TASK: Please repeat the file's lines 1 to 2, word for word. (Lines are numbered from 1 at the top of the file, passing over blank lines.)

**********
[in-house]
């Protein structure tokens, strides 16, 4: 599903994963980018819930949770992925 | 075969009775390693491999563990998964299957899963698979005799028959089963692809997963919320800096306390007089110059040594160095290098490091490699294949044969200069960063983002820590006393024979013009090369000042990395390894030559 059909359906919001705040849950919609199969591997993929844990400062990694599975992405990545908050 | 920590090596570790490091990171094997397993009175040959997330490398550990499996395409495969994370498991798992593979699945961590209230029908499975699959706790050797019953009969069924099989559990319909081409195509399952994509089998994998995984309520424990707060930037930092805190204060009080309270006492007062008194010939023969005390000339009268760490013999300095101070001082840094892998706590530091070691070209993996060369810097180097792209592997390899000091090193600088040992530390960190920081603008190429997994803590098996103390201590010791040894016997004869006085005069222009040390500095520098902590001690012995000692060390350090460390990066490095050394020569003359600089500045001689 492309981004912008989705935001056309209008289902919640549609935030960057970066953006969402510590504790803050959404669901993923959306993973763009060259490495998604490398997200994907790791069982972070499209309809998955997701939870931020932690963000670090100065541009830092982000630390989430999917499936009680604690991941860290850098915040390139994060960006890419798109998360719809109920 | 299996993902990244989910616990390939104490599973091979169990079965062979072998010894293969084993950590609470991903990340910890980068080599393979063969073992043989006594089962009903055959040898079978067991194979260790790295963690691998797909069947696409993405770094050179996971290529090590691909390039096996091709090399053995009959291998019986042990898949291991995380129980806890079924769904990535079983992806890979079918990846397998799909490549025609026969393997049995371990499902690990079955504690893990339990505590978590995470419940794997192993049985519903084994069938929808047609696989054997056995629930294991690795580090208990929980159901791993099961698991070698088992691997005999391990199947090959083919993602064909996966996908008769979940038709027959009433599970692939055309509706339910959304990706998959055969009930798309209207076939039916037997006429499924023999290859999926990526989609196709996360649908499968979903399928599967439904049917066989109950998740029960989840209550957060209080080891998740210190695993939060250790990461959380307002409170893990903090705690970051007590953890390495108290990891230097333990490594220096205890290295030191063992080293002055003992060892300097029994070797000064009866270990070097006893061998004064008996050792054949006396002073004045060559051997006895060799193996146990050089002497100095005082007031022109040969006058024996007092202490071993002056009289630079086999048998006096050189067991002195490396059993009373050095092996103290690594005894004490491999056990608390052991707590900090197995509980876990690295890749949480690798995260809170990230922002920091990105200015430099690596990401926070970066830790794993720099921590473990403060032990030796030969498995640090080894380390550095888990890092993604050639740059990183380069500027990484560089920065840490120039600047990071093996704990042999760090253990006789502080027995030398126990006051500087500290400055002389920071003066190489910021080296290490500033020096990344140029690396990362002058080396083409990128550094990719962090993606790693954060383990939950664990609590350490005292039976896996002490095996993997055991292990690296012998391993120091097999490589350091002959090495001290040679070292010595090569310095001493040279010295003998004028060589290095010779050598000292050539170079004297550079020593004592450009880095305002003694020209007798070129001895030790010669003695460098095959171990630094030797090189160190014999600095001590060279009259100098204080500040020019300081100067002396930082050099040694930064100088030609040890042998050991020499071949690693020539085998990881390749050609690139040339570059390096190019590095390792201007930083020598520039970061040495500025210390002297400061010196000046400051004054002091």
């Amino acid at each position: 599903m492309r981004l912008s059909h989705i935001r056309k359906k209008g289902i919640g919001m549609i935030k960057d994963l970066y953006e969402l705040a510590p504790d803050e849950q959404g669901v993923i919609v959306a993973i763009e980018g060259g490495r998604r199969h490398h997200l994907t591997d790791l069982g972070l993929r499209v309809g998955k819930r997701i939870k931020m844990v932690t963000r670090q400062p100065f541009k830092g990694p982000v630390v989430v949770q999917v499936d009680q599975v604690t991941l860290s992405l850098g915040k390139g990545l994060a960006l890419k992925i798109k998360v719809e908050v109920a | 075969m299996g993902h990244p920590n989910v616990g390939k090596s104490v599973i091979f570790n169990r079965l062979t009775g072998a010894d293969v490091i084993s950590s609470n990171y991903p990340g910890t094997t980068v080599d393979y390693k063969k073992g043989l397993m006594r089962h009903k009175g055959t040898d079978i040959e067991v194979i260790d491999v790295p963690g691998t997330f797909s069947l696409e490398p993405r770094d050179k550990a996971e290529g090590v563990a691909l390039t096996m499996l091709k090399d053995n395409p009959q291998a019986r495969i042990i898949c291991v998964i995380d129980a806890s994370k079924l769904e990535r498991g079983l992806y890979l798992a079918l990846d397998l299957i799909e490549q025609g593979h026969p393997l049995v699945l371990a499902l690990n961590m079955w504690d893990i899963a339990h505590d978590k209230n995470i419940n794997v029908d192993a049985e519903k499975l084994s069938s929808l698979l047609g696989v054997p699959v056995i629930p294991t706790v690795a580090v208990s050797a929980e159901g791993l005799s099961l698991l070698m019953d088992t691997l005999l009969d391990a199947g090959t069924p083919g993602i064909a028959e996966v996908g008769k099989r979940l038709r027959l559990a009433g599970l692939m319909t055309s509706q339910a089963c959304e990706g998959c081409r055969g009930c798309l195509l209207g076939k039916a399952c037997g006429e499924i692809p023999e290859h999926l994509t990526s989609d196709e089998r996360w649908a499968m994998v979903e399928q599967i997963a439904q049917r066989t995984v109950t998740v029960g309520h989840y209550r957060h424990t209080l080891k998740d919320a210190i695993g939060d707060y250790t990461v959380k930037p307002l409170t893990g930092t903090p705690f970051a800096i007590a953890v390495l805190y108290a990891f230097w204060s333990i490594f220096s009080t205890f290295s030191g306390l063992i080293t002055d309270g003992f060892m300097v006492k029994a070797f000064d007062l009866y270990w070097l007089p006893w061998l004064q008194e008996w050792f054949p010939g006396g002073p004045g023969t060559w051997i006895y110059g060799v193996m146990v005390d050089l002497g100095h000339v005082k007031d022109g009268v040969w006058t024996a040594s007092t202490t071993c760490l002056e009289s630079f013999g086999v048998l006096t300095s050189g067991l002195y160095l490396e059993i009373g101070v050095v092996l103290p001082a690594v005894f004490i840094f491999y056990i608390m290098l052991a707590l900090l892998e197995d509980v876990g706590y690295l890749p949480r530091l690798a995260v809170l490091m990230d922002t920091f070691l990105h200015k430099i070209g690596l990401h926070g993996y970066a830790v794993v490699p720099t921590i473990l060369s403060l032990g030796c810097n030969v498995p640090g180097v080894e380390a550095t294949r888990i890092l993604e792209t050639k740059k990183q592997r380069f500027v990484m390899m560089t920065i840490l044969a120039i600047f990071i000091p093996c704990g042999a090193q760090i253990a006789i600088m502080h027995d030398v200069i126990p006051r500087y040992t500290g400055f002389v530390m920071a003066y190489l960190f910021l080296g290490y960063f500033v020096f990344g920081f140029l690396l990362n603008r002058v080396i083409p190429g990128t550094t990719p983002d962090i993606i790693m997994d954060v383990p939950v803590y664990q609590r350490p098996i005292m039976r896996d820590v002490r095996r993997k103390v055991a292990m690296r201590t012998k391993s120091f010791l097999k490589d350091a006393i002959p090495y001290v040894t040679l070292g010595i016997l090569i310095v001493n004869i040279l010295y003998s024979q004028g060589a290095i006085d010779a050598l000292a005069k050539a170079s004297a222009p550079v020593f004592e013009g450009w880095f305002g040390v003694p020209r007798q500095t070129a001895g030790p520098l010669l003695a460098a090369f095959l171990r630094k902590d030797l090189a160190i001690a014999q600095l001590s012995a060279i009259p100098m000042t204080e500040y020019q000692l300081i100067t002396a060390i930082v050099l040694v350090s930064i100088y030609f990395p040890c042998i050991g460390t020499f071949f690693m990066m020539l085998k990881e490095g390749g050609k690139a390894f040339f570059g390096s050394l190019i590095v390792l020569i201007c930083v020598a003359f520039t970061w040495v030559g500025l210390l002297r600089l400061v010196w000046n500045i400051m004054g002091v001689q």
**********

[in-house]
């Protein structure tokens, strides 16, 4: 599903994963980018819930949770992925 | 075969009775390693491999563990998964299957899963698979005799028959089963692809997963919320800096306390007089110059040594160095290098490091490699294949044969200069960063983002820590006393024979013009090369000042990395390894030559 059909359906919001705040849950919609199969591997993929844990400062990694599975992405990545908050 | 920590090596570790490091990171094997397993009175040959997330490398550990499996395409495969994370498991798992593979699945961590209230029908499975699959706790050797019953009969069924099989559990319909081409195509399952994509089998994998995984309520424990707060930037930092805190204060009080309270006492007062008194010939023969005390000339009268760490013999300095101070001082840094892998706590530091070691070209993996060369810097180097792209592997390899000091090193600088040992530390960190920081603008190429997994803590098996103390201590010791040894016997004869006085005069222009040390500095520098902590001690012995000692060390350090460390990066490095050394020569003359600089500045001689 492309981004912008989705935001056309209008289902919640549609935030960057970066953006969402510590504790803050959404669901993923959306993973763009060259490495998604490398997200994907790791069982972070499209309809998955997701939870931020932690963000670090100065541009830092982000630390989430999917499936009680604690991941860290850098915040390139994060960006890419798109998360719809109920 | 299996993902990244989910616990390939104490599973091979169990079965062979072998010894293969084993950590609470991903990340910890980068080599393979063969073992043989006594089962009903055959040898079978067991194979260790790295963690691998797909069947696409993405770094050179996971290529090590691909390039096996091709090399053995009959291998019986042990898949291991995380129980806890079924769904990535079983992806890979079918990846397998799909490549025609026969393997049995371990499902690990079955504690893990339990505590978590995470419940794997192993049985519903084994069938929808047609696989054997056995629930294991690795580090208990929980159901791993099961698991070698088992691997005999391990199947090959083919993602064909996966996908008769979940038709027959009433599970692939055309509706339910959304990706998959055969009930798309209207076939039916037997006429499924023999290859999926990526989609196709996360649908499968979903399928599967439904049917066989109950998740029960989840209550957060209080080891998740210190695993939060250790990461959380307002409170893990903090705690970051007590953890390495108290990891230097333990490594220096205890290295030191063992080293002055003992060892300097029994070797000064009866270990070097006893061998004064008996050792054949006396002073004045060559051997006895060799193996146990050089002497100095005082007031022109040969006058024996007092202490071993002056009289630079086999048998006096050189067991002195490396059993009373050095092996103290690594005894004490491999056990608390052991707590900090197995509980876990690295890749949480690798995260809170990230922002920091990105200015430099690596990401926070970066830790794993720099921590473990403060032990030796030969498995640090080894380390550095888990890092993604050639740059990183380069500027990484560089920065840490120039600047990071093996704990042999760090253990006789502080027995030398126990006051500087500290400055002389920071003066190489910021080296290490500033020096990344140029690396990362002058080396083409990128550094990719962090993606790693954060383990939950664990609590350490005292039976896996002490095996993997055991292990690296012998391993120091097999490589350091002959090495001290040679070292010595090569310095001493040279010295003998004028060589290095010779050598000292050539170079004297550079020593004592450009880095305002003694020209007798070129001895030790010669003695460098095959171990630094030797090189160190014999600095001590060279009259100098204080500040020019300081100067002396930082050099040694930064100088030609040890042998050991020499071949690693020539085998990881390749050609690139040339570059390096190019590095390792201007930083020598520039970061040495500025210390002297400061010196000046400051004054002091």